Buddha lived in the sixth century BC. Mahavir was born in 567
BC and the traveller in Bihar will encounter them both constantly.
Rajgir is 10km south of Nalanda and sacred to the memory of the
founder of both Buddhism and Jainism. Lord Buddha spent many months
of retreat during the rainy season here, and used to meditate
and preach on Griddhkuta, the 'Hill of the Vultures'. Lord Mahavir
spent fourteen years of his life at Rajgir and Nalanda. It was
in Rajgriha that Lord Buddha delivered some of his famous sermons
and converted king Bimbisara of the Magasha Kingdom and countless
others to his creed. Once a great city, Rajgir is just a village
today, but vestiges of a legendary and historical past remain,
like the cyclopean wall that encircles the town and the marks
engraved in rock that local folklore ascribes to Lord Krishna's
chariot. This legend, like many others associates Rajgir to that
distant time when the stirring events recorded in the epic Mahabharata
were being enacted.
Rajgir is located in a verdant valley surrounded by rocky hills.
aerial ropeway provides the link with a hill-top stupa "Peace
Pagoda" built by the Japanese. On one of the hills in the
cave of Saptparni, was held the first Buddhist Council. The Saptparni
cave is also the source of the Rajgir Hot Water Springs that have
curative properties and are sacred to the Hindus.
or Jivaka's Mango Garden
Site of the Royal Physician's dispensary where the Lord Buddha
was once brought to have wound dressed by Jivaka, the royal physician
during the reign of Ajatashatru and Bimbisara.
Site of the monastery Venuvana Vihar built by king Bimbisara for
Lord Buddha to reside. This was the King's first offering to Lord
Built by Ajatashatru (6th century B.C.), the king of Magadha during
the Buddha's time. The 6.5 sq. metre Ajatashatru's Stupa is also
believed to have been built by him.
King Bimbisara was imprisoned here by his impatient son and heir,
Ajatashatru. The captive king chose this site for his incarceration.
For, from this spot, he could see Lord Buddha climbing up to his
moutain retreat atop the Griddhakuta Hill. There is a clear view
of the Japanese Pagoda. The stupa of peace was built on the top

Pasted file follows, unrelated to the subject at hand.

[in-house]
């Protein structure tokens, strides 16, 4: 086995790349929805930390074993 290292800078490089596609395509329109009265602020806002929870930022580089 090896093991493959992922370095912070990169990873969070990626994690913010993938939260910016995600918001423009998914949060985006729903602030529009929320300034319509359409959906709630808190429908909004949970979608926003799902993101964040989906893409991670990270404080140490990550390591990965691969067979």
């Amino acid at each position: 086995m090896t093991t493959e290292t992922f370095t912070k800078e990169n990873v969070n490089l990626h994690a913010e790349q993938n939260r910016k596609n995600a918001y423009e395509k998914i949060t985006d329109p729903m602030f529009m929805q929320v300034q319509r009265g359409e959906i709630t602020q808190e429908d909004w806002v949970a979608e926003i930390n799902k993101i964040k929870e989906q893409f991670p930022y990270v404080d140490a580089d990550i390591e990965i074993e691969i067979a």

of the hill.
Two rather strange cave chambers were hollowed out of a single
massive rock. One of the chambers is believed to have been the
guard room, the rear wall has two straight vertical lines and
one horizontal line cut into the rock; this 'doorway' is supposed
to lead to king Bimbisara treasury. Inscriptions in the Sankhalipi
or shell script, etched into the wall and so far undeciphered,
are believed to give the clue to open the doorway. The treasure,
according to folklore, is still intact.
second chamber bears a few traces of seated and standing guards
etched into the outer wall.
The Cyclopean Wall
Once 40 km. long, it encircled ancient Rajgir. Built of massive
undressed stone carefully fitted together, the wall is one of
the few important pre-Mauryan stone structures ever to have been
found. Trace of the wall still subsist, particularly at the exit
of Rajgir to Gaya.
or Vulture's Peak
This was the place where the Lord Buddha set in motion his second
wheel of Law and for three months every year during the rainy
season,preached many inspiring sermons to his disciples. The Buddha
Sangha of Japan have constructed a massive modern stupa, the Shanti
Stupa (Peace Pagoda), at the top of the hill in commemoration.
A bridle path leads up to the hill but it is much more fun to
take the Aerial Chairlift which operates every day except Thursday.
One way ride takes 7.5 minutes and the view is splendid over the
hills of Rajgir.
On hill crests around Rajgir, far in the distances one can see
about 26 Jain temples. They are difficult to approach for the
untrained, but make exciting trekking for those in form.
At the foot of the Vaibhava Hill. A staircase leads up to the
various temples. Separate bathing places have been organised for
men and women and the water comes through spouts from Saptdhara,
the seven streams, believed to find their source behind the "Saptaparni
Caves", up in the hills. The hottest of the springs is the
Brahmakund with a temperature of 450C.
Above the hot springs on the Vaibhava Hill, is a rectangular stone
sculpted by the forces of nature which appears to have been used
as a watch tower. Since it later became the resort of Pious hermits,
it is also called Pippala Cave and popularly known as "Jarasandh
Ki Baithak" after the name of the king Jarasandh,a contemporary
of Lord Krishna described in the epic Mahabharata.
Places of Interest
Other archaeological sites including the Karnada Tank where Lord
Buddha used to bathe, the Maniyar Math that dates from the 1st
century AD, the Maraka Kukshi where the still unborn Ajatashatru
was cursed as a patricide, the Rannbhumi where Bhima and Jarasandh
fought one of the Mahabharat battles. The Chariot Route and shell
inscriptions are worth a visit for the strangeness of the phenomenon,
two parallel furrows cut deep into the rock for about thifty feet
giving credence to the local belief that they were "burnt"
into the rock by the speed and power of Lord Krishna's chariot
when he entered the city of Rajgir during the epic Mahabharata
times. Several shell inscriptions, the undeciphered characters
current in central and eastern India from the 1st to the 5th centuries
AD, are engraved in the rock around the chariot marks. Virayatan--a
Jain temple and Museum.
Air : The nearest airport is Patna (107km).
: The nearest railway station on Delhi-Howrah (Calcutta) main
line is Bakhtiyarpur 54Kms. Though the loop line connects nalanda
: Rajgir is connected by Road to Patna, Gaya, Delhi.
Bodhgaya | Kesaria
| Lauria Nandangarh | Nalanda
| Patna | Pawapuri
| Vaishali | Vikramshila